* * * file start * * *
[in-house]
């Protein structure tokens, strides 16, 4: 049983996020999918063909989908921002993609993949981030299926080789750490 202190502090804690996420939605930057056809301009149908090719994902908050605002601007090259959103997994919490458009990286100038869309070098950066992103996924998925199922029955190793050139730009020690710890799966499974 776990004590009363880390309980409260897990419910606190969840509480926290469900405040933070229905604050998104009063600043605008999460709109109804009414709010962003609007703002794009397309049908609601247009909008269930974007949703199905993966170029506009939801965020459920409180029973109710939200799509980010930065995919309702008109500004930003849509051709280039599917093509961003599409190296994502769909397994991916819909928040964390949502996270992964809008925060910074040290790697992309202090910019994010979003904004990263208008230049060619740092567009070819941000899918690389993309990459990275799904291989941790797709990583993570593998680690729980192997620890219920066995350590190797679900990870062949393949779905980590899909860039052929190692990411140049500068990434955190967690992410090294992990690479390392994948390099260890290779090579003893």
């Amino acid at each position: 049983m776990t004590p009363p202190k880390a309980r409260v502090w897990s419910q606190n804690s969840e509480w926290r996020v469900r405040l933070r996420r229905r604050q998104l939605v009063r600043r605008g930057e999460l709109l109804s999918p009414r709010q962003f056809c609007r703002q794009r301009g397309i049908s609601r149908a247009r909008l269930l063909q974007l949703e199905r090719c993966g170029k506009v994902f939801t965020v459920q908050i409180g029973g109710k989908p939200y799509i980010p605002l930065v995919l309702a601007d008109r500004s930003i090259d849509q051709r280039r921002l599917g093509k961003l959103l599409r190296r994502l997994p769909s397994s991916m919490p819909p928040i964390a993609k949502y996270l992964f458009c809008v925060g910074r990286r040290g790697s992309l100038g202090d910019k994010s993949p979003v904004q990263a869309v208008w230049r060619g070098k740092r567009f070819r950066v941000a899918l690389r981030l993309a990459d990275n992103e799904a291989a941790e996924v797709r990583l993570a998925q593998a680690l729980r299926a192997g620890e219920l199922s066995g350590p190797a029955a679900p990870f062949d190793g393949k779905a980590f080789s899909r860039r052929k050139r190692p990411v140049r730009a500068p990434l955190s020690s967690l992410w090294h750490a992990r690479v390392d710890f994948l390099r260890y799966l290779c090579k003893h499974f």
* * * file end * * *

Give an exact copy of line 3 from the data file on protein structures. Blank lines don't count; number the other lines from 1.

């Amino acid at each position: 049983m776990t004590p009363p202190k880390a309980r409260v502090w897990s419910q606190n804690s969840e509480w926290r996020v469900r405040l933070r996420r229905r604050q998104l939605v009063r600043r605008g930057e999460l709109l109804s999918p009414r709010q962003f056809c609007r703002q794009r301009g397309i049908s609601r149908a247009r909008l269930l063909q974007l949703e199905r090719c993966g170029k506009v994902f939801t965020v459920q908050i409180g029973g109710k989908p939200y799509i980010p605002l930065v995919l309702a601007d008109r500004s930003i090259d849509q051709r280039r921002l599917g093509k961003l959103l599409r190296r994502l997994p769909s397994s991916m919490p819909p928040i964390a993609k949502y996270l992964f458009c809008v925060g910074r990286r040290g790697s992309l100038g202090d910019k994010s993949p979003v904004q990263a869309v208008w230049r060619g070098k740092r567009f070819r950066v941000a899918l690389r981030l993309a990459d990275n992103e799904a291989a941790e996924v797709r990583l993570a998925q593998a680690l729980r299926a192997g620890e219920l199922s066995g350590p190797a029955a679900p990870f062949d190793g393949k779905a980590f080789s899909r860039r052929k050139r190692p990411v140049r730009a500068p990434l955190s020690s967690l992410w090294h750490a992990r690479v390392d710890f994948l390099r260890y799966l290779c090579k003893h499974f």